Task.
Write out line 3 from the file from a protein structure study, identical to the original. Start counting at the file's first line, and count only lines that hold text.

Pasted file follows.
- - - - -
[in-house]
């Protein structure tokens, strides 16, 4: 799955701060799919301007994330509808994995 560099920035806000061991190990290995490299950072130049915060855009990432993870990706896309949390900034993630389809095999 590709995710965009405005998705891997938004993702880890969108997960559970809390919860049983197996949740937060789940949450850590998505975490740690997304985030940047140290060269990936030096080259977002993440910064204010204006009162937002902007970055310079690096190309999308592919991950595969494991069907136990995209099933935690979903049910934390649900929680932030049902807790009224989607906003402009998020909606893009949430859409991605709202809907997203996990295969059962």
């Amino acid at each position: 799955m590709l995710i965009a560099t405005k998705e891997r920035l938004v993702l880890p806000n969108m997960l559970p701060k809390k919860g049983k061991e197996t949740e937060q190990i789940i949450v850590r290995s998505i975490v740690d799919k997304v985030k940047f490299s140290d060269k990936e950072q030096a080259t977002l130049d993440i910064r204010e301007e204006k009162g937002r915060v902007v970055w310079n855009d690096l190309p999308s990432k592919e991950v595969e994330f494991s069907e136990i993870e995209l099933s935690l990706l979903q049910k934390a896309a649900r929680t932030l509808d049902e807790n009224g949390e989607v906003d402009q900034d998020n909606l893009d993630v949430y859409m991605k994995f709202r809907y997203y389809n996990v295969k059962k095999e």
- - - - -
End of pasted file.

């Amino acid at each position: 799955m590709l995710i965009a560099t405005k998705e891997r920035l938004v993702l880890p806000n969108m997960l559970p701060k809390k919860g049983k061991e197996t949740e937060q190990i789940i949450v850590r290995s998505i975490v740690d799919k997304v985030k940047f490299s140290d060269k990936e950072q030096a080259t977002l130049d993440i910064r204010e301007e204006k009162g937002r915060v902007v970055w310079n855009d690096l190309p999308s990432k592919e991950v595969e994330f494991s069907e136990i993870e995209l099933s935690l990706l979903q049910k934390a896309a649900r929680t932030l509808d049902e807790n009224g949390e989607v906003d402009q900034d998020n909606l893009d993630v949430y859409m991605k994995f709202r809907y997203y389809n996990v295969k059962k095999e």